“Live long and prosper.”
These were the most quoted words of First Officer Spock of the Starship Enterprise, the emotionless Vulcan science officer who featured prominently in all of the Star Trek episodes and movies played by the late actor Leonard Nimoy. But do not worry. I am not going to make this column about Star Trek trivia. Instead I want to lift up those words, “Live long and prosper.”
I think that can be a very telling principle of real life, not just sci-fi life. How can one live long and prosper? In our Judeo-Christian heritage I think of Abraham, the progenitor of Israel “who breathed his last and died at a good old age, an old man and full of years; and he was gathered to his people.”
I think of Jesus of Nazareth who said, “I have come that they may have life and have it more abundantly.”
I think of men and women like them who after years and years of accumulating experiences, living with and close to the Divine and Universal Truth, they come to a realization about what is both important and essential in life — what it really means to live an abundant and prosperous life.
We often refer to this as the wisdom of age. This wisdom and knowledge does not come easy and it takes patience and time to realize that prosperity is more than accumulation of wealth or success.
I have gleaned much from the lives of such mentors in both my congregations and my family. Some of that wisdom has been said in these ways. I list them here and name them as the “The Longer I Live List.”
The longer I live, the less I care about orthodoxy (right beliefs) and the more I care about love, healing and the people with whom I’m honored to share life’s journey.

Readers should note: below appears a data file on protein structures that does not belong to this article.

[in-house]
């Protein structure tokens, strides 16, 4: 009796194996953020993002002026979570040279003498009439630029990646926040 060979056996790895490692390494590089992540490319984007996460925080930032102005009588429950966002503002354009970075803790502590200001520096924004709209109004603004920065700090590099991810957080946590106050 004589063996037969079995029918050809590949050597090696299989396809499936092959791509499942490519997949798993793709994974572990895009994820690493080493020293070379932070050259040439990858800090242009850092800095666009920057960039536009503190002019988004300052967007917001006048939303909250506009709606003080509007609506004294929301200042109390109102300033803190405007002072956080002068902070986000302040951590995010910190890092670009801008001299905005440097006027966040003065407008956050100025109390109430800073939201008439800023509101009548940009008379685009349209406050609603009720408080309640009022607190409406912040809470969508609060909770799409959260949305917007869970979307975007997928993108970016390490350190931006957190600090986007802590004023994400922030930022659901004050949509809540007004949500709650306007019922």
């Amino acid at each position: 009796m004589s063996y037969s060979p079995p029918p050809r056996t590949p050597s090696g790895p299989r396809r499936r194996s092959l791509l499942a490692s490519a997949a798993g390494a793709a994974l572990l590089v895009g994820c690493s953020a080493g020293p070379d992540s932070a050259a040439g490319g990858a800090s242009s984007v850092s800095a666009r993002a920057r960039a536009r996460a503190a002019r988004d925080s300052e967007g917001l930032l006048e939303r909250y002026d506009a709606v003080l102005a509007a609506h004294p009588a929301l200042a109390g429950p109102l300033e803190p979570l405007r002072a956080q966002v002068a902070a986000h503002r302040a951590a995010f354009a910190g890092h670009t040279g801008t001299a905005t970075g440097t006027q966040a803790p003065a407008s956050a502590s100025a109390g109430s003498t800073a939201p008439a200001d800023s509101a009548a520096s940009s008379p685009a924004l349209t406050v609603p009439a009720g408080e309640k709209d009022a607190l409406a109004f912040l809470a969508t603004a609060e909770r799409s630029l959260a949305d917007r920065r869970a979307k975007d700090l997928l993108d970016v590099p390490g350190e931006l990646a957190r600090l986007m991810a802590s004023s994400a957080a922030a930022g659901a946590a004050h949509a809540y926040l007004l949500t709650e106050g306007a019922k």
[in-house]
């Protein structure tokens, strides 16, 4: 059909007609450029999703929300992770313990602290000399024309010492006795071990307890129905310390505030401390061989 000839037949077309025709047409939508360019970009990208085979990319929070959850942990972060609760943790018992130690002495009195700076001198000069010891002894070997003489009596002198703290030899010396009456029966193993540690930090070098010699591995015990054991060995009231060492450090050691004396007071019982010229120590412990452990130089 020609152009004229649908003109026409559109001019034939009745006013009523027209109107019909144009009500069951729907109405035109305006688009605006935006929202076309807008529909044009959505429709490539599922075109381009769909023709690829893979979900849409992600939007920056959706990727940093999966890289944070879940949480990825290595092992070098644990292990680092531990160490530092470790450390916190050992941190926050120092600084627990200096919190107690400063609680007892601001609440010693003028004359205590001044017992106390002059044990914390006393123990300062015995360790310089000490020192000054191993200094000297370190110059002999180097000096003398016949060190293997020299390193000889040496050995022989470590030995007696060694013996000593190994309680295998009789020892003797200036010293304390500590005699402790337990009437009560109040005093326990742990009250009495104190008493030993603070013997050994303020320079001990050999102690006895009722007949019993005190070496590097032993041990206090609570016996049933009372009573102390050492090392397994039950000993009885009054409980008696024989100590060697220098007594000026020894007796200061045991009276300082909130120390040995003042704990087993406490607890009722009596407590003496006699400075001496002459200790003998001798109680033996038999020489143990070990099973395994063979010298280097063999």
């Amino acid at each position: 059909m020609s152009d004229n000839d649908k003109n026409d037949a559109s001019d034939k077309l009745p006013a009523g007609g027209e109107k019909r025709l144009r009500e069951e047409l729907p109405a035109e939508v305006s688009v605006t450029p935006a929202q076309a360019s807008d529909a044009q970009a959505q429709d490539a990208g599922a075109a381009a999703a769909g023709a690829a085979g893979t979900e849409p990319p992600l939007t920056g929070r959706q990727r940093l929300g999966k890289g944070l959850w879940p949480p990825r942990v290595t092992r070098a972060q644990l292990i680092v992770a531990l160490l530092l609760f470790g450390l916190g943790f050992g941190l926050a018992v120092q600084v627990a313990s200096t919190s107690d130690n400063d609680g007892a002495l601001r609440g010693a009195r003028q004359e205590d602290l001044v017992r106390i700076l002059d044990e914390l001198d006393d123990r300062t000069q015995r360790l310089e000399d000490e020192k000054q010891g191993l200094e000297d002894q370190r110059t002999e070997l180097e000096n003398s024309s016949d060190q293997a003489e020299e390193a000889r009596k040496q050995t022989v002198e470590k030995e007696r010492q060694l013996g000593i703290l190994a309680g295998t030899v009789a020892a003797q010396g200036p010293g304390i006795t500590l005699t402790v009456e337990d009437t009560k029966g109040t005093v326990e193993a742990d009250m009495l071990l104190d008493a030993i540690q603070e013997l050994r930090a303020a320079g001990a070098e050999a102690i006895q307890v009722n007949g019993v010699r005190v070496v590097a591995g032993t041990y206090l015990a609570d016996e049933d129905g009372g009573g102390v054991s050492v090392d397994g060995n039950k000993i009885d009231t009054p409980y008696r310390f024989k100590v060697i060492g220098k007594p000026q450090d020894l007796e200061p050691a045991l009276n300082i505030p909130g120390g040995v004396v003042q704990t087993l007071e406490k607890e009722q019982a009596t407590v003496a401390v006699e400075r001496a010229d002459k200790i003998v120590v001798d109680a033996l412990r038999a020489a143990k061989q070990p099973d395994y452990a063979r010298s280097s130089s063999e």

The longer I live, the less I care about being a United Methodist (et al) or even a Christian and the more I care about living the open table of Jesus, loving without judgment and seeing what happens next.
The longer I live, the less I care about the “shoulds” the church has told me my whole life and the more I care about accepting the gift of who I am and the gift of whom each of us is and is becoming.
The longer I live, the more I care about creating community where we all can come fully alive as artists and creators and caregivers and the less I care about the ridiculous rules of who should be in and who should be out.
The longer I live, the more I care about gathering up the remnants and the less I care about preserving what has been.
And I hope, as I continue to live, that I will continue to care and not care more and more and more.
I share this list, which I am sure is not exhaustive, only as a way for you and me to be more open and reflective as we move through life opening ourselves to the experiences that can sometimes be beyond words.
So as Mr. Spock said, “Live long and prosper.” And may our God be with you this week. Be gentle with yourselves so you can be gentle with others.